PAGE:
Whenever it appeared that Nagbe would look to penetrate the top part of the 18 yard box Dallas would close down tightly and force lateral balls from Nagbe so it would appear that Kris was choked off on short balls.

And we already know that Richards and Songo’o were targeted over 90% of the time on long balls because the center-backs for Dallas were bigger and taller than Boyd.

So was the closing down of Nagbe penetrating the center by design? You bet; Kris Boyd has pedigree and he’s a classic poacher. Dallas purposefully pushed us wide because of their height advantage. So how does PTFC deal with this in the future?

Perhaps Kris is given the opportunity to drift back a bit more similar to Robbie Keane and play a more decisive role in the build up? He has great vision, great foot skills and his veteran experience could really benefit others trying to learn a more forward attacking midfielder role. I will watch for this in their next game.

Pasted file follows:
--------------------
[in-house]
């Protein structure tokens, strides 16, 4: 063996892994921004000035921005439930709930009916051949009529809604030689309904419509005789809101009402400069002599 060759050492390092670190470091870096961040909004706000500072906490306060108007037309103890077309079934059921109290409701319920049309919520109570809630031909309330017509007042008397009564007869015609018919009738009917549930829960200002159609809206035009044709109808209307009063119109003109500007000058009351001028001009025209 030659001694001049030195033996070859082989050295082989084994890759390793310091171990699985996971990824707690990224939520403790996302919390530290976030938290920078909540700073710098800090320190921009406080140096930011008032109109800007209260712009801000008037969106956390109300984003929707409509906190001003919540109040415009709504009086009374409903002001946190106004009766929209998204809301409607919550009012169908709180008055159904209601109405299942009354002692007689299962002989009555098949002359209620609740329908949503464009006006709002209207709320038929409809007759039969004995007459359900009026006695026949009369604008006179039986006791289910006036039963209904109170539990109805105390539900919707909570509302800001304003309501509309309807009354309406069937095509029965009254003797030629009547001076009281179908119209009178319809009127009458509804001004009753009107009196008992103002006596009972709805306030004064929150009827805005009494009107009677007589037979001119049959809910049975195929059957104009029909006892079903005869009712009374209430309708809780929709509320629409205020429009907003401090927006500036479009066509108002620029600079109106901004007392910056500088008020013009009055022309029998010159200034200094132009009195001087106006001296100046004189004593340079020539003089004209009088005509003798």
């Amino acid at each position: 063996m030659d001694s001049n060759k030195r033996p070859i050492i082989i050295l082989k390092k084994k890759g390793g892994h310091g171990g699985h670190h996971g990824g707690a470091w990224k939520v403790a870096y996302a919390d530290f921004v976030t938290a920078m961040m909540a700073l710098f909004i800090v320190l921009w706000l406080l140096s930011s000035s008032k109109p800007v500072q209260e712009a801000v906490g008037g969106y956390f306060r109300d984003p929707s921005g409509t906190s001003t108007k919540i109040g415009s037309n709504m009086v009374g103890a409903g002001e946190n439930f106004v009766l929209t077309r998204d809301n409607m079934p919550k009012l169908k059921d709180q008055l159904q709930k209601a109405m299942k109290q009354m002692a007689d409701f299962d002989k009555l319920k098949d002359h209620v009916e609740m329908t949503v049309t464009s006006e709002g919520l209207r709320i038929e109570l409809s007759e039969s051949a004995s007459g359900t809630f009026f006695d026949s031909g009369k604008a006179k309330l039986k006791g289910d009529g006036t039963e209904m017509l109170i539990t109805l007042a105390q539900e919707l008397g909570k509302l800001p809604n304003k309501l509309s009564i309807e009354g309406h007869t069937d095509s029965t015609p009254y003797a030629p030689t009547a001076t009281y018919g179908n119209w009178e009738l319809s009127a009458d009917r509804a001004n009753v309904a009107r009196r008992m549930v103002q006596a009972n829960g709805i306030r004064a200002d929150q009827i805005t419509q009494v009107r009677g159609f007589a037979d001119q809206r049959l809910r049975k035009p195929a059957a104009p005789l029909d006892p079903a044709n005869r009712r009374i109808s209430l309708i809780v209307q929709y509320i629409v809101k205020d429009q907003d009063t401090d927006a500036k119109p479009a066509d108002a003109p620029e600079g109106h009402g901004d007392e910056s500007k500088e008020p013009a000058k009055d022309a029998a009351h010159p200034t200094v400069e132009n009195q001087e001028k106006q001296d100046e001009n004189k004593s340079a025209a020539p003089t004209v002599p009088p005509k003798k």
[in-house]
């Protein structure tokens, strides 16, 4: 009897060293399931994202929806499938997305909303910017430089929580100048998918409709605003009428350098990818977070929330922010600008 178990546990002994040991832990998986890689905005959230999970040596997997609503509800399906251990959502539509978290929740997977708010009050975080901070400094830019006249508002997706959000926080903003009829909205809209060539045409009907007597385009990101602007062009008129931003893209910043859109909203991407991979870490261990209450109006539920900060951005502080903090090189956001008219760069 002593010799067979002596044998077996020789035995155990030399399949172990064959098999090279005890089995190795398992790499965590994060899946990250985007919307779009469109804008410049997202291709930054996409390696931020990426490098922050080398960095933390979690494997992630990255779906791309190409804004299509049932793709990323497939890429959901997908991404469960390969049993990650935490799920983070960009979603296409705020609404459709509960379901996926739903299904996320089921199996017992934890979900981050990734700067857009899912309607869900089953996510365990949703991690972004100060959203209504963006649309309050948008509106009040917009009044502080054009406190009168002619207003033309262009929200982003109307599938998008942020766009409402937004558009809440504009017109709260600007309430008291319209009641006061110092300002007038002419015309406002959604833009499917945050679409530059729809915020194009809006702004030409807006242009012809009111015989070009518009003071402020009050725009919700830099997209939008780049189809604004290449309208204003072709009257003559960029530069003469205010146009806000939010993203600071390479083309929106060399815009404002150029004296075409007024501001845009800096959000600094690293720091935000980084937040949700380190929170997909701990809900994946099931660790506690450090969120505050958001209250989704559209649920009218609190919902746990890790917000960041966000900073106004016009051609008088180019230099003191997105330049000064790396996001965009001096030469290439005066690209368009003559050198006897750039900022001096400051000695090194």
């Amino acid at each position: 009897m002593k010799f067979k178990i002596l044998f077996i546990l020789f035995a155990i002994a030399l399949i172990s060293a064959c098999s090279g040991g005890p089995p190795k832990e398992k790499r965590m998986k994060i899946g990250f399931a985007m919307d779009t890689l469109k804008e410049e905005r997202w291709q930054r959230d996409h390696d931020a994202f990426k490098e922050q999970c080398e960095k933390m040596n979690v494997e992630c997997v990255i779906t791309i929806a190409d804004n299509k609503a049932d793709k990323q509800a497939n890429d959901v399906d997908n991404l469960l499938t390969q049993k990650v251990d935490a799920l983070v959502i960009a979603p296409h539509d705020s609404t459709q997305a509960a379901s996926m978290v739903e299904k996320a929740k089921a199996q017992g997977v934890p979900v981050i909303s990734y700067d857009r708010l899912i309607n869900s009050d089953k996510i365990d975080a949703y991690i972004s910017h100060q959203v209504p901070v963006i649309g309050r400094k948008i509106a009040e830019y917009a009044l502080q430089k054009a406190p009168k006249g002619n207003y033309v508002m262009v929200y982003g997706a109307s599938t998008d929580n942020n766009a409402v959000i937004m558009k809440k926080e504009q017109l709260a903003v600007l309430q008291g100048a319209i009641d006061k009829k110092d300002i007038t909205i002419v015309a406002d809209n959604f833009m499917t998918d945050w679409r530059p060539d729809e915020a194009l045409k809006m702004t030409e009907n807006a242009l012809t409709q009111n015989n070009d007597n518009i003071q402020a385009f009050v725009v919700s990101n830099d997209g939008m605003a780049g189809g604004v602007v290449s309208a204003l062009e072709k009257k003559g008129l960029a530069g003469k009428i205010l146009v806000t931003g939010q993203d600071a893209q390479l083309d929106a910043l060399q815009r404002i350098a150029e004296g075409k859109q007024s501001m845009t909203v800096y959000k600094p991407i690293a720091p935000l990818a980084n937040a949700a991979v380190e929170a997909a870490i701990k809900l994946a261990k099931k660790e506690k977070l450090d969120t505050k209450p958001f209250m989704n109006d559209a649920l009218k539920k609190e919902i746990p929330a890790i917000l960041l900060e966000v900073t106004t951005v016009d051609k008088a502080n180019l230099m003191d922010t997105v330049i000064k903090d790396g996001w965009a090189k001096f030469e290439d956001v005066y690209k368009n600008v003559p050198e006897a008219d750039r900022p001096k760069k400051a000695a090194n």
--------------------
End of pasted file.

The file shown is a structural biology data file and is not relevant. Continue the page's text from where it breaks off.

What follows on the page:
With my WTWF’s covered here’s some other observations I would offer for your consideration.

1) The formation of play for this game: To begin we saw a 4-3-3 in attack and a 4-5-1 in defense (when we didn’t have the ball). The same formation and squad started the second half until things got pear-shaped.

We all know when things got pear-shaped but here’s some fodder for the cannon to go with the Capt Obvious lack of man-marking and closing down to gain possession on the wing.

a) In the 44th and 45th minute of the first half we twice got lucky with our back-four being way out of shape; I’m not sure if that could be seen by watching TV.

b) When Ferreira received the ball in midfield Steve Smith was almost as high up the pitch, if not higher than Ferreira.

c) David Horst was up and outside left of the 18 yard box.